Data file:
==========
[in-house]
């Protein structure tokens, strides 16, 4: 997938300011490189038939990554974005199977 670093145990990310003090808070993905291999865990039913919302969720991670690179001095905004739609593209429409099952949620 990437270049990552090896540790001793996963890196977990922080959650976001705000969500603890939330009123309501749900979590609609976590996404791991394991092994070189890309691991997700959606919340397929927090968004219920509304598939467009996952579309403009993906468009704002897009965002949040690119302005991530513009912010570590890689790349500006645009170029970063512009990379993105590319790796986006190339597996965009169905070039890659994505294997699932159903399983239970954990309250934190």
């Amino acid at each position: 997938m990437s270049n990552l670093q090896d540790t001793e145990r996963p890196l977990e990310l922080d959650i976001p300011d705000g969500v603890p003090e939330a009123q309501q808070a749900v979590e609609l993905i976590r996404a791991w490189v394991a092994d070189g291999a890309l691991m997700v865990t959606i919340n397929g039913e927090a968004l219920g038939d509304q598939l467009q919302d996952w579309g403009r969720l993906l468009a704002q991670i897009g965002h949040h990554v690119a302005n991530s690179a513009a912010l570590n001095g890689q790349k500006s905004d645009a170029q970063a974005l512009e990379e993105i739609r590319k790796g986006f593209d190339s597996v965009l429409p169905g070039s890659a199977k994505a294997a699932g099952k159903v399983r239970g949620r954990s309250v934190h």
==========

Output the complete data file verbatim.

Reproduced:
[in-house]
């Protein structure tokens, strides 16, 4: 997938300011490189038939990554974005199977 670093145990990310003090808070993905291999865990039913919302969720991670690179001095905004739609593209429409099952949620 990437270049990552090896540790001793996963890196977990922080959650976001705000969500603890939330009123309501749900979590609609976590996404791991394991092994070189890309691991997700959606919340397929927090968004219920509304598939467009996952579309403009993906468009704002897009965002949040690119302005991530513009912010570590890689790349500006645009170029970063512009990379993105590319790796986006190339597996965009169905070039890659994505294997699932159903399983239970954990309250934190």
């Amino acid at each position: 997938m990437s270049n990552l670093q090896d540790t001793e145990r996963p890196l977990e990310l922080d959650i976001p300011d705000g969500v603890p003090e939330a009123q309501q808070a749900v979590e609609l993905i976590r996404a791991w490189v394991a092994d070189g291999a890309l691991m997700v865990t959606i919340n397929g039913e927090a968004l219920g038939d509304q598939l467009q919302d996952w579309g403009r969720l993906l468009a704002q991670i897009g965002h949040h990554v690119a302005n991530s690179a513009a912010l570590n001095g890689q790349k500006s905004d645009a170029q970063a974005l512009e990379e993105i739609r590319k790796g986006f593209d190339s597996v965009l429409p169905g070039s890659a199977k994505a294997a699932g099952k159903v399983r239970g949620r954990s309250v934190h």